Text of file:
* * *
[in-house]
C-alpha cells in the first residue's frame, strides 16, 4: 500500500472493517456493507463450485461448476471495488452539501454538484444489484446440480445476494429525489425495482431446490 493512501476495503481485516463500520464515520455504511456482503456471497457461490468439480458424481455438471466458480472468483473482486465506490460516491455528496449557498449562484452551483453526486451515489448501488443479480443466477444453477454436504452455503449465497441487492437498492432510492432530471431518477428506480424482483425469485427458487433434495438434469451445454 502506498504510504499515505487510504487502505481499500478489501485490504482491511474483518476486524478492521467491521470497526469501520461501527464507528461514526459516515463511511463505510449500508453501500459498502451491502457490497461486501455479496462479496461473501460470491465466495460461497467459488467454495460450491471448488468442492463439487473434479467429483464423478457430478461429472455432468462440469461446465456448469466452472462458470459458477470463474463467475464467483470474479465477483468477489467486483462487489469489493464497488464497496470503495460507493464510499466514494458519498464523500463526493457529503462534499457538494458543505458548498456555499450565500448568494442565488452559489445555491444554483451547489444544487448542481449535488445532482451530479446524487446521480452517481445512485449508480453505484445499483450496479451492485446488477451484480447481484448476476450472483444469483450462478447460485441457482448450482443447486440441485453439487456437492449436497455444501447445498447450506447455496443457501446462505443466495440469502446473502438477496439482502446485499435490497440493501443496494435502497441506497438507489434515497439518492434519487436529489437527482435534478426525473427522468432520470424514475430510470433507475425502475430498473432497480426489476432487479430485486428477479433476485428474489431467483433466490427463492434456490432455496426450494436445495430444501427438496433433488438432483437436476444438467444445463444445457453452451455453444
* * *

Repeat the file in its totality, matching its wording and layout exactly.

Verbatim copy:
[in-house]
C-alpha cells in the first residue's frame, strides 16, 4: 500500500472493517456493507463450485461448476471495488452539501454538484444489484446440480445476494429525489425495482431446490 493512501476495503481485516463500520464515520455504511456482503456471497457461490468439480458424481455438471466458480472468483473482486465506490460516491455528496449557498449562484452551483453526486451515489448501488443479480443466477444453477454436504452455503449465497441487492437498492432510492432530471431518477428506480424482483425469485427458487433434495438434469451445454 502506498504510504499515505487510504487502505481499500478489501485490504482491511474483518476486524478492521467491521470497526469501520461501527464507528461514526459516515463511511463505510449500508453501500459498502451491502457490497461486501455479496462479496461473501460470491465466495460461497467459488467454495460450491471448488468442492463439487473434479467429483464423478457430478461429472455432468462440469461446465456448469466452472462458470459458477470463474463467475464467483470474479465477483468477489467486483462487489469489493464497488464497496470503495460507493464510499466514494458519498464523500463526493457529503462534499457538494458543505458548498456555499450565500448568494442565488452559489445555491444554483451547489444544487448542481449535488445532482451530479446524487446521480452517481445512485449508480453505484445499483450496479451492485446488477451484480447481484448476476450472483444469483450462478447460485441457482448450482443447486440441485453439487456437492449436497455444501447445498447450506447455496443457501446462505443466495440469502446473502438477496439482502446485499435490497440493501443496494435502497441506497438507489434515497439518492434519487436529489437527482435534478426525473427522468432520470424514475430510470433507475425502475430498473432497480426489476432487479430485486428477479433476485428474489431467483433466490427463492434456490432455496426450494436445495430444501427438496433433488438432483437436476444438467444445463444445457453452451455453444